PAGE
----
I’m a sucker for a simple dress. Some of my very favorites end up being the most basic design style, and I appreciate being able to work through a project in an hour or two. When I needed a grey dress for a winter wedding, I had the idea to create a lightweight wool dolman dress with long sleeves and an asymmetrical hemline.
I’ve been really inspired by some of the minimal design trends in indie fashion lately. My design style has always leaned toward easy to make, easy to wear, and a little bit casual with a natural feel. This DIY Dolman Dress was no exception. I imagined the design lines before I went looking for fabric, and when I stumbled upon this lightweight heather grey wool, I knew the drape and coziness would match the feeling of the dress. (I’m already looking forward to making a short-sleeved silk version for the summer!)
You can see the silhouette is really simple. I literally laid myself down on the fabric and traced around my body shape to get the basic outline! The neckline is a simple, flattering boatneck and the whole thing came together in four seams and three hems. Let me show you how to make one for yourself!
To get started you’ll need:
2-3 yards of 54″ wide fabric, lightweight works best
a sewing machine (I use the Babylock Katherine)
optional serger to finish the seams (I use the Babylock Diana)
To create your simple pattern, you can use a couple pieces of poster board taped together, or a roll of butcher paper. I used chalk and traced directly onto my fabric, but I don’t necessarily recommend that method–I tend to be a little reckless.
- Lay down with the center line of your body on the edge of the paper and the top of your neck at the upper edge. Put your arm out at a 45 degree angle towards the other edge of the page. Have a friend or family member trace around your body outline.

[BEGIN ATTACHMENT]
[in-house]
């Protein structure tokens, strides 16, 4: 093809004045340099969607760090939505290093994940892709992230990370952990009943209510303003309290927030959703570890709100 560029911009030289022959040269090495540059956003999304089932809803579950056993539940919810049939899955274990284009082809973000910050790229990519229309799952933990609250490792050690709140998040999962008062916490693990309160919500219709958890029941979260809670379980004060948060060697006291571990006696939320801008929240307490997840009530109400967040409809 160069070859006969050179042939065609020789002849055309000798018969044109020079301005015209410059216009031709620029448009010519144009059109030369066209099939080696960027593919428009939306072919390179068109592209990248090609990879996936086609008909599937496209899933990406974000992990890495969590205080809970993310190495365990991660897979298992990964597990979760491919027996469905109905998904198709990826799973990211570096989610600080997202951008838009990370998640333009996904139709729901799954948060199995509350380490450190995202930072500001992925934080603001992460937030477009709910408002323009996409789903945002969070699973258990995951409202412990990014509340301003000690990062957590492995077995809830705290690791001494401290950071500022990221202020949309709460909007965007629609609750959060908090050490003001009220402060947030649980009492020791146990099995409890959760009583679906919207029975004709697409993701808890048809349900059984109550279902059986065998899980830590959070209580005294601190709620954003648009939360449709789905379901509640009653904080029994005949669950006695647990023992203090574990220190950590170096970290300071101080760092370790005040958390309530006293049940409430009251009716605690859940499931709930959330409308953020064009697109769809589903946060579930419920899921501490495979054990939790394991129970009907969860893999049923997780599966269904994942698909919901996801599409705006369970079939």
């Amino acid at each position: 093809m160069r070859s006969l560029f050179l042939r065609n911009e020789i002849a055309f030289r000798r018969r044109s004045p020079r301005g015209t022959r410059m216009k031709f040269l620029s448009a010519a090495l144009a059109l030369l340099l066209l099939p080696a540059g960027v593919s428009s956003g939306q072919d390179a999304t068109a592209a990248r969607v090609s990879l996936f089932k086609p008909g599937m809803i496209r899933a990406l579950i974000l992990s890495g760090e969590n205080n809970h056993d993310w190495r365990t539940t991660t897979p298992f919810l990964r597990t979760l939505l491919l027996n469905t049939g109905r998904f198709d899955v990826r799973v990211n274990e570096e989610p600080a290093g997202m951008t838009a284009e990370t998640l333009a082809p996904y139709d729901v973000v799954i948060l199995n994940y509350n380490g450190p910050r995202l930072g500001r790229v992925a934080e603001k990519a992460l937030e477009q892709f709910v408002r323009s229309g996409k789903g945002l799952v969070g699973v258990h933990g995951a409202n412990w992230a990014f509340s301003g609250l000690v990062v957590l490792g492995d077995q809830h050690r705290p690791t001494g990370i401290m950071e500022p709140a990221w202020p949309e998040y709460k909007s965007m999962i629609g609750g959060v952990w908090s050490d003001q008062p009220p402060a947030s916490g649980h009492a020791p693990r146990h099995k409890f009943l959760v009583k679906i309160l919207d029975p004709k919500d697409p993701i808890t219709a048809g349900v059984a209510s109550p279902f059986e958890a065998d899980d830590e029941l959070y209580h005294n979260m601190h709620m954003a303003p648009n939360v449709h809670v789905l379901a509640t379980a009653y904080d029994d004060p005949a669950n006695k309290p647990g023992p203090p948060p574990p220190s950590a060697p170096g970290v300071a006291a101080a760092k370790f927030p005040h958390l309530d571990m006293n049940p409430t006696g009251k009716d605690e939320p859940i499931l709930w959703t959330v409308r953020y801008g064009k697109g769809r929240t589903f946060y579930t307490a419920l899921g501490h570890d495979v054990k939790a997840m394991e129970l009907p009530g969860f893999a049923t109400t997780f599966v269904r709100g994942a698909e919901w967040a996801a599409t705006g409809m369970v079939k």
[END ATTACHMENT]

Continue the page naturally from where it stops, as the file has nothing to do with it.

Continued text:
- Using the body outline as a basic guide, create a second line about 1″ from the shoulder line and wrist, then curving inward toward the hip for the dolman sleeve, and staying 2-3″ away from the side and hip line. Finish by creating a straight hemline 1″ below where you’d like the dress to hit, leaving space for a 1/2″ hem.
- Create the neckline flap by drawing a straight line up, about 2″ from the traced neck line, as shown.
- Take a look at your pattern and adjust if anything looks super wonky. If anything, error on the side of creating a pattern a little bit larger than you might need, because you can always cut it down a little more if needed.
- Cut your pattern out and trace or pin it to your fabric, on the fold. Cut two. If you’re creating an asymmetrical hemline, you can cut the curve after the side seams are sewn.
- Optional: Serge around the edges of the neckline of each pattern piece so that when it’s sewn the edges are all finished. If you don’t have a serger, you can use a zig-zag stitch, or fray stop.
- Fold the neck flap down on either side, towards the wrong side of the fabric, then with right sides together stitch along the shoulder lines. Stitch from the wrist around the inside towards the hem as well. At this point try on your dress and see how it fits. It is supposed to be boxy and draped. If you need to take it in somewhere, stitch along a new line, then if it works cut off the excess fabric. When you’re ready, finish the seams with a serger or zig-sag stitch.
- Tack the edges of the boatneck with a couple stitches to keep the flaps in place.
- Turn the wrist hems inside 1/4″ then 1/2″ and stitch in place.
- Optional: If you want an asymmetrical hemline, line up the side seams of the fabric and cut a gentle curve from the back to the front of the hem. Adjust as necessary to your liking.
- Turn the hem under 1/4″ then 1/2″ and stitch in place.
- Turn the dress right side out, iron and enjoy!
When you pair it with your favorite shoes and necklace, you’ll never want to take your new dolman dress off!
Two other favorite simple dresses I’ve made over the years are the Texas Summer Drawstring-Waist Box Dress, and this old favorite Chevron Front Summer Dress. They both have full tutorials for you to follow as well, so get sewing!
February is Love of Sewing Month over at Babylock, and I’m thrilled to be including this Dolman Dress DIY in their daily free sewing tutorials this month. I have been sewing on my Babylock machines for a few years now and I love them both!
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